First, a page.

Knowing the cherries were coming from a small producer who did not spray – something I’ve found difficult to find in the cherry world – we decided this option fit our criteria for a “yes” in the food sourcing department. And at less than half the price of certified organic cherries at Whole Foods, it also fit a bit better in the budget. Not that I think I shouldn’t pay a fair price for food – it is one of the largest expenditures in our house – but there is paying a fair price and there is paying for the luxury of shopping at certain stores. But I’ll stop there, the cost of food is a whole other can of worms I’ll discuss another day.

Vacuum sealing the cherries

So, back to the cherries. Cherry preserving is a pretty easy and straightforward process. Depending on the tools in your kitchen, you have a few options. The first step no matter what is to wash and pit. My mom gifted us with a hand held cherry pitter a few Christmases ago and the whole endeavor is made much simpler. I highly recommend making this purchase should you have any desire to be a serious cherry processor.

From my experience, the next step can go one of two ways. If you own a vacuum sealer, just filled the bags, vacuum, seal and freeze. Done. If you don’t, the best method is to put your cherries in a single layer on a cookie sheet. Then put the tray in the freezer and let the cherries, you guessed it, freeze. Once the cherries are solid, put them in plastic zipper bags or whatever containers you prefer. This pre-freeze method prevents the cherries from squishing and melding into a giant blob of red which is almost impossible to navigate come eating time.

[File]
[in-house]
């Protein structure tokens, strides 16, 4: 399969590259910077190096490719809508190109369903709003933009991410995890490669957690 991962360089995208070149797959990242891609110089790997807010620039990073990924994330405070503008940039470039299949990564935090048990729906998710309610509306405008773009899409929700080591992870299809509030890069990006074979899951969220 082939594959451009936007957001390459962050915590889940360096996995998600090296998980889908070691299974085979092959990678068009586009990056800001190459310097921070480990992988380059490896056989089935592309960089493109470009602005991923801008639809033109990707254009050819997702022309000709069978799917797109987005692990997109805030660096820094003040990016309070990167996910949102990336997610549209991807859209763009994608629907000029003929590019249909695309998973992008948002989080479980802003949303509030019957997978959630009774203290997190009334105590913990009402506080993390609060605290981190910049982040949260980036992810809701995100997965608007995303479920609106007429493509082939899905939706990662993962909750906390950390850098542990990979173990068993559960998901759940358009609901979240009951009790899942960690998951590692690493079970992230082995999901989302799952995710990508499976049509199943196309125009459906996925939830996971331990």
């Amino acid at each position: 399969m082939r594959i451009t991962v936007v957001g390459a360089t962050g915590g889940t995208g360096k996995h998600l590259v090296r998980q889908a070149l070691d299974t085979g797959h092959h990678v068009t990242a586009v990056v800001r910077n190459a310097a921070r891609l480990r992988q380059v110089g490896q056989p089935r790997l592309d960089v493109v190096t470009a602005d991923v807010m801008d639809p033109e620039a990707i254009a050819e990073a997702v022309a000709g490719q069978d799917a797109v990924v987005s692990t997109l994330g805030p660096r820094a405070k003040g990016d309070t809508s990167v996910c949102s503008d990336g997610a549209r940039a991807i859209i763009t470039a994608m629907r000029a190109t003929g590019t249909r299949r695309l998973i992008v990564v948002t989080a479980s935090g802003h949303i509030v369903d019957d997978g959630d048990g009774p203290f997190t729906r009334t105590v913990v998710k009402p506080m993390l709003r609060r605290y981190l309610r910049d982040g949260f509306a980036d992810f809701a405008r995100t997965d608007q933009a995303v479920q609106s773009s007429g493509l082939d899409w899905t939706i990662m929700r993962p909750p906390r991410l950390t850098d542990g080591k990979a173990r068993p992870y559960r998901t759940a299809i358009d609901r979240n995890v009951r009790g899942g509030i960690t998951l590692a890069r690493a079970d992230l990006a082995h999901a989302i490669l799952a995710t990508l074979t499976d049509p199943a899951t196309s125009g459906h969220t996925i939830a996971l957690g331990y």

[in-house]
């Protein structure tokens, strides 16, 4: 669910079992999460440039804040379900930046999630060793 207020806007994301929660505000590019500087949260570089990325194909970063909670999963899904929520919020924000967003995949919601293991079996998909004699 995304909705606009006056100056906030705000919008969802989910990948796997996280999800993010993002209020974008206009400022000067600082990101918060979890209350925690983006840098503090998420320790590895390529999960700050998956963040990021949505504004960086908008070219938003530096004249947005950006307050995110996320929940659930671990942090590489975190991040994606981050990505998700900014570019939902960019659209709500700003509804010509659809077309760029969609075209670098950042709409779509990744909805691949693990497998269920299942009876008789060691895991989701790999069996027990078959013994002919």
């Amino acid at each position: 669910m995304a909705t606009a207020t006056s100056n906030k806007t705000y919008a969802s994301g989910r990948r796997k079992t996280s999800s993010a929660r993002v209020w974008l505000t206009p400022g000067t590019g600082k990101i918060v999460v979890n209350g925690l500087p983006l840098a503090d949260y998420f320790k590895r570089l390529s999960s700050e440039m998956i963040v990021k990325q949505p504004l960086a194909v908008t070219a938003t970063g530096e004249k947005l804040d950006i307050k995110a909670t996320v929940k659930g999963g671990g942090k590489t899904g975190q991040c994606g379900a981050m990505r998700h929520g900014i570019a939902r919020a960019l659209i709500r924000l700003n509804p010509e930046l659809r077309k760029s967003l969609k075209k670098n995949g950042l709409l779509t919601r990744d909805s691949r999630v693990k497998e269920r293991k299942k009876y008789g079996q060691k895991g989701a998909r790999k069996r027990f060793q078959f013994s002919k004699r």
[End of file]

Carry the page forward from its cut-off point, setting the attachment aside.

Frozen cherries in our house are used for milkshakes, fruit drinks and in morning yogurt throughout the coming months. While they’re not Minnesota Grown, we can eat them knowing they were harvested, in season, from a place that is much closer to home than the alternative – cherries sold at Christmas time in the US may be coming all the way from Australia. So, if you’re in the US and you love cherries, now is the time to find them. If you only want to eat in season, then gorge yourself. Should you want to enjoy the harvest a little longer, try your hand at some preserving. Either way, enjoy!

July 19, 2011 at 11:34 pm Leave a comment

French Toast – No milk? No problem.

My usual weekday breakfast consists of yogurt and granola with maybe some fruit, honey, agave or maple syrup. On weekends, when I have a little more time, I like to branch out into the world of eggs and other things that require cooking. This morning I woke up and decided it was time to make some French Toast.

One problem – no milk. We rarely use milk in our house – though other dairy products like half and half, cheese and ice cream are abundant – so this dilemma has come up before. Usually it involves a craving for a milkshake. This morning, however, I got two things in my head, 1) I was going to have French Toast for breakfast and 2) I was not going to go to the store to get milk. Internet search engine, here we come.

The solution I found was easy enough. Substitute the milk with yogurt and if you need to, add a little water. The recipe I ended up making was Honey Butter Yogurt French Toast.

For this recipe, you will need:

2 eggs, slightly beaten
½ c of plain or vanilla yogurt
2 Tbsp honey
1/4 tsp of cinnamon
4 slices of bread (fresh or slightly stale)
4 Tbsp softened butter

The video with the recipe walks you through the directions, but it pretty closely mirrors making regular French Toast.